While remote collaboration and digital learning can be successful in the COVID-19 era, it can also be challenging to understand tone, body language and other non-verbal cues that provide meaningful context to communication. Even before the pandemic, virtual communication was prevalent with emails and conference calls. At AFP FinNext 2021 Virtual, Erica Dhawan, globally recognized leadership expert and closing keynote, will discuss new rules, tactics and nuances for effective digital body language to create intellectual and emotional connections — no matter the distance.
Dhawan recently joined Jim Kaitz, president and CEO of AFP, on the AFP Conversations podcast to discuss the ever-growing virtual marketplace and the four “laws” of digital body language from her toolkit.
Value Visibly. It is important for people to feel like their best work is acknowledged and celebrated, and their time is respected. “Today, valuing others visibly is no longer simply about inviting them to dinner or joining a meeting,” says Dhawan. “It's valuing people's time — starting meetings on time, ending on time, sending thoughtful messages and not chronically canceling on others.”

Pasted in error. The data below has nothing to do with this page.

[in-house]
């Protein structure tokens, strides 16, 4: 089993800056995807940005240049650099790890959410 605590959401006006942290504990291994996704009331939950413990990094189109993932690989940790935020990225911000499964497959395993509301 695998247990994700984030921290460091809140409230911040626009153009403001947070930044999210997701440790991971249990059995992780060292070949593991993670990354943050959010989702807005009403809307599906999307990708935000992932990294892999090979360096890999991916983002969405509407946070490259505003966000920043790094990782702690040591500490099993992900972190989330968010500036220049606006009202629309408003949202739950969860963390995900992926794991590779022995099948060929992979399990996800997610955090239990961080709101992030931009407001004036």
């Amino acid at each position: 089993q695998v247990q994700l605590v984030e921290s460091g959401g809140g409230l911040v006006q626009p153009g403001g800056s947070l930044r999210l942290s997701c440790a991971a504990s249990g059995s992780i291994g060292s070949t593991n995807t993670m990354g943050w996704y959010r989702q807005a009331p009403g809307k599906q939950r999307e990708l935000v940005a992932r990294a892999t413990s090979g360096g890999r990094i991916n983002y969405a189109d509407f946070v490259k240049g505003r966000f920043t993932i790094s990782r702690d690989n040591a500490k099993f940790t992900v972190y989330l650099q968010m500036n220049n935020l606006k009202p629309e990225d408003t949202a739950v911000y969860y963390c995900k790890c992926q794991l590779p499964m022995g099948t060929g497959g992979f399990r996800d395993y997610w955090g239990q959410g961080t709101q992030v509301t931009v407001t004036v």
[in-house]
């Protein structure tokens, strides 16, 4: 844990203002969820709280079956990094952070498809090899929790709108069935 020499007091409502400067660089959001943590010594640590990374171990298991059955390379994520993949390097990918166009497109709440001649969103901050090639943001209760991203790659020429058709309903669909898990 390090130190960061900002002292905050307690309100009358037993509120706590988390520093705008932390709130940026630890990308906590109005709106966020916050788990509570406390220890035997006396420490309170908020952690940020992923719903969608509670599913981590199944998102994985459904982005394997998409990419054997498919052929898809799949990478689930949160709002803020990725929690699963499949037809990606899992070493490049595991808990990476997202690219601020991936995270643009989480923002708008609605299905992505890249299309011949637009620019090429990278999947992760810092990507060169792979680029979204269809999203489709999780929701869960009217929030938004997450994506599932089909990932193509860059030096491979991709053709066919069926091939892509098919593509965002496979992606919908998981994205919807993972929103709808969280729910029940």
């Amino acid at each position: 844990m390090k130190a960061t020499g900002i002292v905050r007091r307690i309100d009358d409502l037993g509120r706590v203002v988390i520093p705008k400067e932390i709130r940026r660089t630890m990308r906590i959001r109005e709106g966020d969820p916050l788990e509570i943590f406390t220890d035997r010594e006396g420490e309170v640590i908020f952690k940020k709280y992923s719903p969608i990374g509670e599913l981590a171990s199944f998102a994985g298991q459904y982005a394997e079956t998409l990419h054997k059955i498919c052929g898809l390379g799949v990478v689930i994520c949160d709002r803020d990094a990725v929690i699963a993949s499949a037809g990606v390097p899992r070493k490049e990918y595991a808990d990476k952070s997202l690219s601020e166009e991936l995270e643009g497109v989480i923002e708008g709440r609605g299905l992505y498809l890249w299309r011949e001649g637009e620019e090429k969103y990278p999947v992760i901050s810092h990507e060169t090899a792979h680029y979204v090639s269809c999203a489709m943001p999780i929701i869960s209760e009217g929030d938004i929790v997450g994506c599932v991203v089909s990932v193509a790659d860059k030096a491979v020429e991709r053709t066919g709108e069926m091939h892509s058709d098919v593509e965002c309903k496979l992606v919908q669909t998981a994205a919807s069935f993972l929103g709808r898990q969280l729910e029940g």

Communicate Clearly. Clear, thoughtful language and word choice is crucial to foster understanding. “Reading messages carefully is the new listening, writing clearly is the new empathy, and sometimes that phone or video call is worth a thousand emails,” said Dhawan.
Collaborate Confidently. Do all the appropriate stakeholders feel identified and aligned? Is there consistency in communications across teams? “One of the things I'd recommend is to set some collaboration best practices in a written format,” Dhawan said. “This way, new hires, for example, will know when to Slack, when to Zoom, when to text, when to email, and what some common rules are around how you can reach people. These simple, written, explicit best practices can go a long way in ensuring those new hires thrive.”
Trust Totally. “One of the things I realized is that there is no rule book for how we build trust and connection in our world today — a world where we need to be able to connect, not just in the office, but anywhere,” said Dhawan. It is important to give one another the benefit of the doubt when facing uncertainty, she said. Trust takes time. You can help it grow by making space for others to show vulnerability and creating moments for informal social connections.
For more information on digital body language, check out Dhawan’s best practice toolkit and pre-order her book, “Digital Body Language: How to Build Trust & Connection No Matter the Distance.”